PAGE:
Remember Michelle Tanner’s outfits? They were the coolest – the oversized buttons, the sassy sweatsuits, the sunflower hats. Well, you can’t buy style that fly at The Children’s Place. Nope – those fashions went straight from the runway, to a seamstress who cuts down clothing for children and tiny adults, to your television. I didn’t believe it, either, but this week Ashley Olsen said:
We’d be in six-hour fittings three times a week, because we had to wear 12 different outfits. The majority of the wardrobe was made up of adult pieces, including Chanel and Marc Jacobs, cut to fit.
Now, I’d never call Ashley Olsen a liar (Mary-Kate, on the other hand…). It’s just that, even in the crazy 80s, I thought that Chanel and Marc Jacobs were a little more dignified than this:
Thanks to Olivia Newton John, aerobic wear was all the rage, and Givenchy went off the rails for a while there.
From Armani’s Fall/Winter 1990 “Cartoon Pandas And Whales” line.
The 90s were in full swing, and the House of Versace was all about these fetus-sized voodoo dolls with yarn hair.
Every student of fashion knows the 1992 collaboration between Jean-Paul Gaultier and Lisa Frank.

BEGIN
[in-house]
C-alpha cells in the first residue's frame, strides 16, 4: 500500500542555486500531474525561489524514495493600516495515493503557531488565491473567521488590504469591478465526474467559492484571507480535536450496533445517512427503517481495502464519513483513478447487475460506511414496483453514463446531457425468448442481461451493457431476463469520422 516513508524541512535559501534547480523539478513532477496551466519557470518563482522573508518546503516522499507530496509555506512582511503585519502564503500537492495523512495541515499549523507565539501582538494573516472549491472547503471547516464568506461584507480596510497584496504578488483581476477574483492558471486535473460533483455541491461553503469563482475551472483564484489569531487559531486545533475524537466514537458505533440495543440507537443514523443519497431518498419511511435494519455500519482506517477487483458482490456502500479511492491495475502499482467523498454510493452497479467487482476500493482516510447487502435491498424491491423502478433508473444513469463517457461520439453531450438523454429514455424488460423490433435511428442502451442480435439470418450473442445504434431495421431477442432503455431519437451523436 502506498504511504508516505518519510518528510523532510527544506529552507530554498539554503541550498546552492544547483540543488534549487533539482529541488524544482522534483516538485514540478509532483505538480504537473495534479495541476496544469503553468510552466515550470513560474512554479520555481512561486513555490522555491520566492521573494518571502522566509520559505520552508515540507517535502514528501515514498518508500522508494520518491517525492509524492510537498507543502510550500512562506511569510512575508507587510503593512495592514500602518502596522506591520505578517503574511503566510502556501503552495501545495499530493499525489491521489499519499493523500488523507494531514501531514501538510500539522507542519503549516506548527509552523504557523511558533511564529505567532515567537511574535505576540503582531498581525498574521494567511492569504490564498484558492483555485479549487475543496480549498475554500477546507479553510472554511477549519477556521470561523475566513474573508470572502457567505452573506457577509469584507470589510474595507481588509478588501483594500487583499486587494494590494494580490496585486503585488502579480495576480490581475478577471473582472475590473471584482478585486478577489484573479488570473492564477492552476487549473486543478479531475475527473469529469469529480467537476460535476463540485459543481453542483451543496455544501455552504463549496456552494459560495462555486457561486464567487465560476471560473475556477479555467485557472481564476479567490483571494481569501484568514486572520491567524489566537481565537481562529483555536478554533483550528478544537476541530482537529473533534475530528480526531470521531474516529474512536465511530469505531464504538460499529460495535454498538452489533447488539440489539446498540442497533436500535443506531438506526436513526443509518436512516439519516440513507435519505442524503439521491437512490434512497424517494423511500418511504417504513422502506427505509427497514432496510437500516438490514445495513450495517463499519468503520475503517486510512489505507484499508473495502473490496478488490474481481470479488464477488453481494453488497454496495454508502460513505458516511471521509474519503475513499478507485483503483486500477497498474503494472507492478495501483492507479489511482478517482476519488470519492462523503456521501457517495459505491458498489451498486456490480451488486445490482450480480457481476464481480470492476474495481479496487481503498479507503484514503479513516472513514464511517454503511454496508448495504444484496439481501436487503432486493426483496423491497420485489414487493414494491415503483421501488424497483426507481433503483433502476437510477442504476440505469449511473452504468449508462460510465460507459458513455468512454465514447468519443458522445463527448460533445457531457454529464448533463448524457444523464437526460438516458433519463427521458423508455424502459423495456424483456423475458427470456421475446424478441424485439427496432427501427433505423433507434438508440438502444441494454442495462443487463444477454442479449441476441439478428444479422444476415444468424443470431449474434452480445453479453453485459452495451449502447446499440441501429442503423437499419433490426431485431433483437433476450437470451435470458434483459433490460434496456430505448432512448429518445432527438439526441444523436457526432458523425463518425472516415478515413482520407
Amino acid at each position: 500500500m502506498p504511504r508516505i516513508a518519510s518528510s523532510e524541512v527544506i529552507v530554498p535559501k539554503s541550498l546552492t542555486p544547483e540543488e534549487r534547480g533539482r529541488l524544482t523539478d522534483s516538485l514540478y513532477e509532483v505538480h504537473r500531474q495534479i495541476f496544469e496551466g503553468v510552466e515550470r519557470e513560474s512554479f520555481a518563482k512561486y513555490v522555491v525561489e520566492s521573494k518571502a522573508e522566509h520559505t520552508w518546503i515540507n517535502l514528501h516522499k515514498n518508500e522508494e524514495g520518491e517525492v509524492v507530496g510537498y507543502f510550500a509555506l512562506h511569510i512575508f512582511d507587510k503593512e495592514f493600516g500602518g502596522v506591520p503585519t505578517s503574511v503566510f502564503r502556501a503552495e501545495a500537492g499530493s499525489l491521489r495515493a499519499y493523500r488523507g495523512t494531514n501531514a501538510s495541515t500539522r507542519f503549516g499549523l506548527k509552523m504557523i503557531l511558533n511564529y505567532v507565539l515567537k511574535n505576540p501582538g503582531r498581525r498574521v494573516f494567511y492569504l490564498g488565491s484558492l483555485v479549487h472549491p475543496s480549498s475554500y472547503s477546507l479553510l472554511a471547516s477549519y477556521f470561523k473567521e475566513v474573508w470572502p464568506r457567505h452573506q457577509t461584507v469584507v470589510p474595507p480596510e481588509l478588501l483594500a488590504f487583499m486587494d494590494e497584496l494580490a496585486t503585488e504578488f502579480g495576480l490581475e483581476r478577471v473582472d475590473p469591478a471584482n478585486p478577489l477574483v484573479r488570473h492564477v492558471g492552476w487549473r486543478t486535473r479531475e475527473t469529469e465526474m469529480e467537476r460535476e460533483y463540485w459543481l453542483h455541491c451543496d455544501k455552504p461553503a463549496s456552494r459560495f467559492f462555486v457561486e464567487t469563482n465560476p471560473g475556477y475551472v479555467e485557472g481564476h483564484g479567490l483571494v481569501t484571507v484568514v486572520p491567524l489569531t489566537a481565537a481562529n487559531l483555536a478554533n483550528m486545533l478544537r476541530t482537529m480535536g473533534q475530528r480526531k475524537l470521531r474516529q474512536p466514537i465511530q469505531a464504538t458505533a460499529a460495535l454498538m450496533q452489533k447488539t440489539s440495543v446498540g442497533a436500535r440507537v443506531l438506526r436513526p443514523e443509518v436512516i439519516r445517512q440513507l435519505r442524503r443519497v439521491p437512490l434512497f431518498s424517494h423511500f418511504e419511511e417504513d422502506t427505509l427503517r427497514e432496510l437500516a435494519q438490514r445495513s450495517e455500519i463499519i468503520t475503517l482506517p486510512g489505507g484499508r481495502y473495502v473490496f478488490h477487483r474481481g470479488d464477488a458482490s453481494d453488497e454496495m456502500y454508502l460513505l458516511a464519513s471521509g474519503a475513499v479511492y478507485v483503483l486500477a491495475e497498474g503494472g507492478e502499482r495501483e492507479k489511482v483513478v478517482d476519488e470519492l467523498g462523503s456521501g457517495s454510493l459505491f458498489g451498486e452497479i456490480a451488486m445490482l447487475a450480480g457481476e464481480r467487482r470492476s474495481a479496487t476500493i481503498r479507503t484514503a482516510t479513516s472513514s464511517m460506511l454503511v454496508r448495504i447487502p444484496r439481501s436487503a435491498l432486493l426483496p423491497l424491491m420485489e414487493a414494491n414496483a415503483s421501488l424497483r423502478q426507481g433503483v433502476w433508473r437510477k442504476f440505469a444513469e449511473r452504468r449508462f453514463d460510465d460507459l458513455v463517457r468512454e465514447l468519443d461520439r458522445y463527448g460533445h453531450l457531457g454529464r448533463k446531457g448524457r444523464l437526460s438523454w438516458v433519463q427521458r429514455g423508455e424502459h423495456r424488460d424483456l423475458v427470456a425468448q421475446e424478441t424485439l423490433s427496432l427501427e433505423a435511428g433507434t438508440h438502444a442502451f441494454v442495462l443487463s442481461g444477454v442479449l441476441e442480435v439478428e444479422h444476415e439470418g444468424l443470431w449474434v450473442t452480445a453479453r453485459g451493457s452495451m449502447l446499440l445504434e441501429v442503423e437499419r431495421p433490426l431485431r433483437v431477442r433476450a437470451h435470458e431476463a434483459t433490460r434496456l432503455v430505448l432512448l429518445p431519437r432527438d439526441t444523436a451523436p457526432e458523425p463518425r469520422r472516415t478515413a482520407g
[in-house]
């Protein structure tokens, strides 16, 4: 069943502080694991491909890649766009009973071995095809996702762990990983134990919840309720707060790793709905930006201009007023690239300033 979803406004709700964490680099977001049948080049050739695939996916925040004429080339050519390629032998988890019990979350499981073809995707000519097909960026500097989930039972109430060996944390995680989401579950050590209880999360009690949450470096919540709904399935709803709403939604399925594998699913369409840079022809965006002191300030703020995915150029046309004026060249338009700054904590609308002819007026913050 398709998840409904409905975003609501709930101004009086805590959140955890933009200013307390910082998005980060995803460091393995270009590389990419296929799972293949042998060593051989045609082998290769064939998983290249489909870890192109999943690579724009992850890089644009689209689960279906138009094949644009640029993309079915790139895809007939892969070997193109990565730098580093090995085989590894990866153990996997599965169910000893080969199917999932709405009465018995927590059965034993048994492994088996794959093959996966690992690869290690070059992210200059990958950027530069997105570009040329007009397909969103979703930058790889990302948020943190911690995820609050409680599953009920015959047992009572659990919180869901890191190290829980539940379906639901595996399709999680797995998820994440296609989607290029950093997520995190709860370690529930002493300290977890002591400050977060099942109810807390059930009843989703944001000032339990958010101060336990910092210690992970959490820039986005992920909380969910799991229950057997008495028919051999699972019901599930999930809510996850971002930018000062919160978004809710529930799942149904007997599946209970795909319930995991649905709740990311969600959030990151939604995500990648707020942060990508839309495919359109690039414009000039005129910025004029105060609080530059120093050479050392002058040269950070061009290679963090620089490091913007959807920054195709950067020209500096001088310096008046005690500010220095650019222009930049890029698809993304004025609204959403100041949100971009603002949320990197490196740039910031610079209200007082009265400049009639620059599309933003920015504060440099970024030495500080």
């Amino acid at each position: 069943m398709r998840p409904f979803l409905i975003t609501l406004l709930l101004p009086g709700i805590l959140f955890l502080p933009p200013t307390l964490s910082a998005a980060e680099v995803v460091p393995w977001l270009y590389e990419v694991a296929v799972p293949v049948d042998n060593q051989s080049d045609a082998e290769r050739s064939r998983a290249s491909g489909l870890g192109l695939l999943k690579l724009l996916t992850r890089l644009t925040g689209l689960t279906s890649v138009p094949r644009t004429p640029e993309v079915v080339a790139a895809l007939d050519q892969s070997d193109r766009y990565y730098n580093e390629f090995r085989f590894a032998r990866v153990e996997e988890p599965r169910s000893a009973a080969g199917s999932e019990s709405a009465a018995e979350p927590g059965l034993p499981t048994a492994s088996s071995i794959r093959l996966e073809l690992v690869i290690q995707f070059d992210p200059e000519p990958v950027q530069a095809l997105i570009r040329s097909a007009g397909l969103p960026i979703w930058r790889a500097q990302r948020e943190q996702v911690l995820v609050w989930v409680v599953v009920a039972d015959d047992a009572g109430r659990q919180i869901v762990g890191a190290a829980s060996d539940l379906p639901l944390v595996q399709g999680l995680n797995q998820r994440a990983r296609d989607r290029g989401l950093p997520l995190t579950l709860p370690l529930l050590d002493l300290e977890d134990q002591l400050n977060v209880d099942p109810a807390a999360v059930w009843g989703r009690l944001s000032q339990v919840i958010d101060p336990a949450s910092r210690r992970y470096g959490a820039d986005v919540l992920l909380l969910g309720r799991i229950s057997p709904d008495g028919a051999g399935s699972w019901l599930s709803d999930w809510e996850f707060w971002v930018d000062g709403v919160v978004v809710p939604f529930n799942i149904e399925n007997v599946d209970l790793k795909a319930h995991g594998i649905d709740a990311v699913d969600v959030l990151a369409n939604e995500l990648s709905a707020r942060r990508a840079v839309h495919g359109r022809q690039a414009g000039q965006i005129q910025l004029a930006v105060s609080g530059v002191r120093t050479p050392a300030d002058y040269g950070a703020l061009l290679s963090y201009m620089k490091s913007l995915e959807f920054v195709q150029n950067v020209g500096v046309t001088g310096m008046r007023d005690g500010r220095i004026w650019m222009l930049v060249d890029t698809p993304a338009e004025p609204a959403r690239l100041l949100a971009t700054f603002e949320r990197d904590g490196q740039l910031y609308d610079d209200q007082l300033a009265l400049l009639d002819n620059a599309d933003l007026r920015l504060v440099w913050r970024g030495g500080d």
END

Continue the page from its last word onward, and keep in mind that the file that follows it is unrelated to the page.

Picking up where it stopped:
(L) Olsen in Oleg Cassini (Resort Collection); (R) Baby Jess Merriweather in Gymboree.
The running motif in Jil Sander’s poorly-received Spring 1991 line? Big-assed buttons.
Princess Diana wore nautical pieces on a Greek vacation, and the next season, Commes des Garcons was – in designer Kawakubo’s own words – “trying a thing.”
I thought that this was both twins, circa 1995, in Vera Wang. However, I’m told that this is a full-grown Mary-Kate Olsen, appearing alongside her paramour and an actual child. Honest mistake.
Vintage Chanel Couture.
You thought your third grade teacher was buying her Christmas sweaters at Christopher & Banks? Try Dolce & Gabbana.
‘You Know What? Everyone Just Give Up For A While’ – cover story of Vogue’s September Issue, 1989 – and the inspiration for this ensemble.